Lately I have been thinking about life and all its rich minutiae, the little moments that make everything so acute and achingly real. The long drag of the work day and the sudden lightness of its end. The earthy tang of kale tinting my morning smoothie, made all the more wonderful by the miracle of waking up early enough to make it before 6am. The drowsy pleasure of a 1am phone call. The startling gift of warmth on a January day. The silence of a mid-day meal spent slowly reading poetry. The hum of Adrienne’s words settling inside my chest.
On Friday I climbed the stairs to the fifth floor of the library and gazed out its endless windows, soaked in the sunlit buildings, and marveled at the intimacy of watching strangers enter and exit bearing their armloads of books. How lucky I am to work here, I thought, contemplating the shelves around me. How blessed to benefit from this sanctuary of education and learning.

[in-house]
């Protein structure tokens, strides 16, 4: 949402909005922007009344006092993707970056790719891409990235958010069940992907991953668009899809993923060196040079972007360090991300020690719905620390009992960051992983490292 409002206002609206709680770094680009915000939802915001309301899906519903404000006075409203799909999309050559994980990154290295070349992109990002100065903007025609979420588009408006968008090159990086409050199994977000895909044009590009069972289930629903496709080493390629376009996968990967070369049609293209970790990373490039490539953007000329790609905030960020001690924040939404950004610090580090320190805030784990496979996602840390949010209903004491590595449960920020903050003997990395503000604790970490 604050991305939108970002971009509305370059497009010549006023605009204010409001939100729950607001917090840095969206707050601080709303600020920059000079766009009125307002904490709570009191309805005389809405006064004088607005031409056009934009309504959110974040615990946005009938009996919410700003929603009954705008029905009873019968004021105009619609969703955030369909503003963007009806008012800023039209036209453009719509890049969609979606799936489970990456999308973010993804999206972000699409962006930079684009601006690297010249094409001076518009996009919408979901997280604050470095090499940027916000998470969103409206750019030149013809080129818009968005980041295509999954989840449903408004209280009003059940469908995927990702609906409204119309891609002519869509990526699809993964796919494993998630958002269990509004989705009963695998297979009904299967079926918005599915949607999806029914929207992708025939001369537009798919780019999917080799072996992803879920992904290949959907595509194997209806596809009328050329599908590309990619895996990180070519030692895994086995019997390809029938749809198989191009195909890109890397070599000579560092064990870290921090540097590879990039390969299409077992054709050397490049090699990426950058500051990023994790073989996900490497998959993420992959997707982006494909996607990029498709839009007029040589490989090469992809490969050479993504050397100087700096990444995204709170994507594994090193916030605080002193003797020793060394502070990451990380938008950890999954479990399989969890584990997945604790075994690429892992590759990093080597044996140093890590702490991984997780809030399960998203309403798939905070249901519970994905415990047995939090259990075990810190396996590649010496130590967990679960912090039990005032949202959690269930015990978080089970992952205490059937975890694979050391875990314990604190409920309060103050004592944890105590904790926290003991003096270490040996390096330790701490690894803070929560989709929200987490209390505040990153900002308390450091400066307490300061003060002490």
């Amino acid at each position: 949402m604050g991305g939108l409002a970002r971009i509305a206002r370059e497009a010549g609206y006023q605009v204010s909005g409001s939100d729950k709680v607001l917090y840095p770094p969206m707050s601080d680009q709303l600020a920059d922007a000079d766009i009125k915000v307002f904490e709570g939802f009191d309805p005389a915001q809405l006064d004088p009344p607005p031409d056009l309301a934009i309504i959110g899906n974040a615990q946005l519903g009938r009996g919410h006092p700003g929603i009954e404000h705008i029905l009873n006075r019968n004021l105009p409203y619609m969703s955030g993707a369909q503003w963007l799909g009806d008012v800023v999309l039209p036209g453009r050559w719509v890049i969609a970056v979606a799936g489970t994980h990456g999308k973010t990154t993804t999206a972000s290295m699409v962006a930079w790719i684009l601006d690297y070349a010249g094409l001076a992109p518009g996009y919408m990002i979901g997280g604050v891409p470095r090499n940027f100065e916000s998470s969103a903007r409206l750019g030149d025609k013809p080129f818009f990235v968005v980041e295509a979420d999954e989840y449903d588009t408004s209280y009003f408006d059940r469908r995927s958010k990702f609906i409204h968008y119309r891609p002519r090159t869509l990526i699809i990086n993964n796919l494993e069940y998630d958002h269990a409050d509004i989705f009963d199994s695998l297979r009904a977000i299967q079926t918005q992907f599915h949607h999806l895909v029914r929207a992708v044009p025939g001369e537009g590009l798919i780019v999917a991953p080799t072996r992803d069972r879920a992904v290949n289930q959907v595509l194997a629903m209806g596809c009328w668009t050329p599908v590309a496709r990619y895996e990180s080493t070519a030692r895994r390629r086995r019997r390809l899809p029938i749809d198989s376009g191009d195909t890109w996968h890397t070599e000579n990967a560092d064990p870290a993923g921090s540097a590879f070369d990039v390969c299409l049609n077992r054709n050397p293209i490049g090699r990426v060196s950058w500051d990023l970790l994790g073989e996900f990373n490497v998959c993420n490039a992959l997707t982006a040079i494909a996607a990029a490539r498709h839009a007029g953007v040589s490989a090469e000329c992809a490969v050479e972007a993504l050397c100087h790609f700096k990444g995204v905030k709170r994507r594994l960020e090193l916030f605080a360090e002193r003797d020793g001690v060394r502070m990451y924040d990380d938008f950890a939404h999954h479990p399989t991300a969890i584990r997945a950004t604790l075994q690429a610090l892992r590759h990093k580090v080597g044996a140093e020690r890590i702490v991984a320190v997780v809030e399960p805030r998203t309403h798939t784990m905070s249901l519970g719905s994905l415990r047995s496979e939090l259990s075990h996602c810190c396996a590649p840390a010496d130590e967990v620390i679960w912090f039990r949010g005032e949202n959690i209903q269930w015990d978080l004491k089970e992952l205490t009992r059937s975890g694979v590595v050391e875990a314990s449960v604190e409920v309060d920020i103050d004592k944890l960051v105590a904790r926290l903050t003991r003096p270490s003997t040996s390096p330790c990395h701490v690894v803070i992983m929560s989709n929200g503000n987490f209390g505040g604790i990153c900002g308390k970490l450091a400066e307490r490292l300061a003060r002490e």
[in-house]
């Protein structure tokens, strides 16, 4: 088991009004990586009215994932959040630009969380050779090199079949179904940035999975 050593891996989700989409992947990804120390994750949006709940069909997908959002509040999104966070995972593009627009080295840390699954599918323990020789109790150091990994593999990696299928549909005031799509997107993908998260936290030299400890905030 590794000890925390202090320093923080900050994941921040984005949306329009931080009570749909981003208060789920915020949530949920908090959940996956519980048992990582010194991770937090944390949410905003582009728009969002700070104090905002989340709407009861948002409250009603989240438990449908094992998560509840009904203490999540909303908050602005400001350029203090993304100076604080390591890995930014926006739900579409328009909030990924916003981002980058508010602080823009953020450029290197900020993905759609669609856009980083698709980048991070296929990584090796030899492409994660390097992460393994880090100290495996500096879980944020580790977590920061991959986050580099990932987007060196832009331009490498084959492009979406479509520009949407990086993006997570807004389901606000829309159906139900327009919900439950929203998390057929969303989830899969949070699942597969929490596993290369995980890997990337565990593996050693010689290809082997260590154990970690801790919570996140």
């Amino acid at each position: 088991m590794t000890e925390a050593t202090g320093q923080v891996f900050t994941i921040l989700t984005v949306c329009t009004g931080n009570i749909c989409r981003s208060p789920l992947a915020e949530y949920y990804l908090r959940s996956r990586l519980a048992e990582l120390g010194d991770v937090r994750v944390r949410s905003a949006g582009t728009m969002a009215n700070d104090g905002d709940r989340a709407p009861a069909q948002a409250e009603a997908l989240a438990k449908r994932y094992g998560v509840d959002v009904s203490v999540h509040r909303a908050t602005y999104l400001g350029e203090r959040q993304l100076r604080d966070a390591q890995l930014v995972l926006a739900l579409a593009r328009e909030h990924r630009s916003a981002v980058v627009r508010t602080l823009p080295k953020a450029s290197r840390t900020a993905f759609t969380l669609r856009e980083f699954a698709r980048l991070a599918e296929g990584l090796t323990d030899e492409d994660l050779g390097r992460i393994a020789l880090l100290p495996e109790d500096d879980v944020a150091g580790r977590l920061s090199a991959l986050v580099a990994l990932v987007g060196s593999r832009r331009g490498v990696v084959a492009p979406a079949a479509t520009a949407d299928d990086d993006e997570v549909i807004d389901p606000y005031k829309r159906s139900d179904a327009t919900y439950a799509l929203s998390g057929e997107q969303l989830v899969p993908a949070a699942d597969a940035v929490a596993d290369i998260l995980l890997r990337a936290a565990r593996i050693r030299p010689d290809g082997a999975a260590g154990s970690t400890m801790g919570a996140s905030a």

Last week a woman and her granddaughter entered the store where I work, disappeared down its aisles and returned bearing coupons and a quiet request for colored pencils held behind the desk. I rang up their transaction; the grandmother gathered the pencils and pressed them into her granddaughter’s palms; and as they turned to walk away, I fought the urge to surrender to a sudden burst of tears. Something about their patience, their politeness, their gentleness — the tender shift of colored pencils from very old to very young — struck me as impossibly kind, and my heart swelled with gratitude for having witnessed it.
Small moments like these — incongruous, unpredictable — have heightened my awareness of this world. For every ragged sob over bruised feet and soul-sucking retail, there is the comfort of a day off and a bath in epsom salts. For every unbearable hour spent longing to hear someone’s voice, there is the release of writing a letter. For the helplessness that overtakes me as I watch Little Rock’s homeless leave the library for the bitter cold each night, there is the ability to hand out canvas totes to replace the duct-taped trash bags they haul behind their backs.
This world is not perfect. It is cruel and unfair and unkind. But even in the darkness, there are moments of improbable light.